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Battle against climate change is this generation's WWII

To the editor: When the U.S. entered World War II, the nation united. From industries manufacturing war materiel, to families rationing their provisions, to the media whipping up the fervor necessary to achieve a total economic transformation, every effort went into enlisting the whole country in the endeavor. ("California's push for clean energy has a problem: no place to store it," March 23)

Today we face another enormous challenge: We must wean our energy system from the fossil fuels that are bringing on climate havoc and develop clean, sustainable energy as quickly as possible. News organizations like The Times have a vital role to play in educating the public, so a front-page story on California's efforts is very welcome.

But why does this article emphasize the difficulties with storage of clean electricity instead of the substantial progress actually described in the piece? Clean energy is the overriding issue of our day.

Imagine that, just as in all-out war, lives are at stake — because they are.

Grace Bertalot, Anaheim


To the editor: By proposing to mandate that 50% of California's electrical energy be from renewable resources by 2030, the politicians and environmentalists seem to ignore the fact that wind and solar sources are unreliable, a characteristic undesirable to the consumer who relies on continuously available power.

Wind and solar energy are not "dispatchable," a power company term that defines the ability of the grid controller to selectively increase or decrease the power generation of specific facilities to meet demand. Fossil and nuclear sources provide this capability and in fact must be retained as "hot backup" to wind and solar when the wind fails to blow and inconvenient night occurs.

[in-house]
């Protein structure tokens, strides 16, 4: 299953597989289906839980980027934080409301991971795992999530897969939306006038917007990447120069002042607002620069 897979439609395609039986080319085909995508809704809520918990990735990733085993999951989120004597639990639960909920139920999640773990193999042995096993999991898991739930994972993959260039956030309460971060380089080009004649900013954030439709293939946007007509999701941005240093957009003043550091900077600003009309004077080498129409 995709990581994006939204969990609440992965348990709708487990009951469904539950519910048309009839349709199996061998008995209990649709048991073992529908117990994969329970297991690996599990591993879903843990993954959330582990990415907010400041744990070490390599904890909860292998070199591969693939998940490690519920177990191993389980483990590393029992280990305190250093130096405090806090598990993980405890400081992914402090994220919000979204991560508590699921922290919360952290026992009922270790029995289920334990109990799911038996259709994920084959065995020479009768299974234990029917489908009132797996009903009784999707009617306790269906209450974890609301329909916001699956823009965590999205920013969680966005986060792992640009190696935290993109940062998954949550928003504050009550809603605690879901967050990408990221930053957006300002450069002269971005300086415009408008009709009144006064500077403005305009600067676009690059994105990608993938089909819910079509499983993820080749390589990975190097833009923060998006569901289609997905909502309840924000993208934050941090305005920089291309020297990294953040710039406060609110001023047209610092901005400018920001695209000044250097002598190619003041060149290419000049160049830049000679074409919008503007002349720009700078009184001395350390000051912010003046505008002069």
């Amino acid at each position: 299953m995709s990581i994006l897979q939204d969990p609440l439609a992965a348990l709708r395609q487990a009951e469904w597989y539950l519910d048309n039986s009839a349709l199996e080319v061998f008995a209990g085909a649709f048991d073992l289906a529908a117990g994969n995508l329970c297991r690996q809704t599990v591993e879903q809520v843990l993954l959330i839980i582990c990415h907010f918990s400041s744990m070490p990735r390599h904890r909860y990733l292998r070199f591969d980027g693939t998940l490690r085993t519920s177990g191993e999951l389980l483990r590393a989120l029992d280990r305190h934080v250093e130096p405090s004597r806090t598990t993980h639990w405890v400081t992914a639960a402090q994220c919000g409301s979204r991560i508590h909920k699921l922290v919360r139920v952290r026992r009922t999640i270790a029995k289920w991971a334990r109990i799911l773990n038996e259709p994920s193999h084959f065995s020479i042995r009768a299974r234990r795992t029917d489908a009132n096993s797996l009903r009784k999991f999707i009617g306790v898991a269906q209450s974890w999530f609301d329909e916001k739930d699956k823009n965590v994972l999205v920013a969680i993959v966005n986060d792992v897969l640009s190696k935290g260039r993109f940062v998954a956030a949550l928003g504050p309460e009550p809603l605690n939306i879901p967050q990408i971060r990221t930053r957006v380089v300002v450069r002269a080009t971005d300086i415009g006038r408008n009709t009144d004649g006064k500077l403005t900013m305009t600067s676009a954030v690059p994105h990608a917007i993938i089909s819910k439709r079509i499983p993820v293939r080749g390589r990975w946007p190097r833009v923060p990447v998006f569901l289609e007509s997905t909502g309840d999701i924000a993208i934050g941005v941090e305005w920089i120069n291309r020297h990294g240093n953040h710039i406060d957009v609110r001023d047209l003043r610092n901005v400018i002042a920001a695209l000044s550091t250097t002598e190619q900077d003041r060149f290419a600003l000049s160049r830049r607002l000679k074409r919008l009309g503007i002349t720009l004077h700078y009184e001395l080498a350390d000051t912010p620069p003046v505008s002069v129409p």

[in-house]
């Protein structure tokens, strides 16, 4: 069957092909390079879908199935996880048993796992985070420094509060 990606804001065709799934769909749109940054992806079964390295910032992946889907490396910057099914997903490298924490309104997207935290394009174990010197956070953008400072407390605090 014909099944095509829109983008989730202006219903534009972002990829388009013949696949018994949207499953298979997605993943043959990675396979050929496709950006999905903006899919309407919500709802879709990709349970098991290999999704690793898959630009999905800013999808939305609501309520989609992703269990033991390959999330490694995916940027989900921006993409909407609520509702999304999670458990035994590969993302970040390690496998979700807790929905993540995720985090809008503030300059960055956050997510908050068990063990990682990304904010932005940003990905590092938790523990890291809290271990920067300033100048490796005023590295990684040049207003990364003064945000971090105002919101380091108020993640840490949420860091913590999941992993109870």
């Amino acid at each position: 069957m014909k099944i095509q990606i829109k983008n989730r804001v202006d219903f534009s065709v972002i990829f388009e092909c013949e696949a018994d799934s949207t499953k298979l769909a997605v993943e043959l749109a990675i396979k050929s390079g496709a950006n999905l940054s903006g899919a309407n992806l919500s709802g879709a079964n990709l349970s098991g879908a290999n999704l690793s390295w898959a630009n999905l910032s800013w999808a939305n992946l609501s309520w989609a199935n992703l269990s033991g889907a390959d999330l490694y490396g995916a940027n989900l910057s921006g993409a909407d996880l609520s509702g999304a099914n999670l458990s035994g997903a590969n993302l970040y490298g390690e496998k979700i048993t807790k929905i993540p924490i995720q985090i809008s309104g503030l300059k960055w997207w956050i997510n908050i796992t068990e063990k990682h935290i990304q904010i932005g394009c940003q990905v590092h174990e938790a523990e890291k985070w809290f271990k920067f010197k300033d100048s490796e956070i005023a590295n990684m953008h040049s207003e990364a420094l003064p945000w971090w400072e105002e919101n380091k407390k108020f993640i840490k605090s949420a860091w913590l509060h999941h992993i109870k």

Gordon Osborne, Woodland Hills

The writer is a former DWP power engineer.


To the editor: This excellent article on the need to store green power makes a number of good points and illuminates a seldom discussed shortcoming of wind and solar power. However, the problem is not quite as extreme as is depicted by the graph showing a seven-hour lag between peak solar production and peak demand.

That graph accurately shows solar production and peak energy consumption, the latter occurring at 8 p.m. on April 27, 2014. But April 27 was a Sunday, not a weekday. Furthermore, April 27 was the beginning of a heat wave. Anyone who has reviewed data from the state knows that during weekdays, which is 70% of the time, peak daily consumption occurs between 3 and 4 p.m.

The April 27 graph, although supportive of the article's theme, shows more of an anomaly than an example of typical daily electricity demand in California. Indeed, it is simply false to suggest that daily average peak consumption occurs at 8 p.m.

Stan Zubel, San Diego

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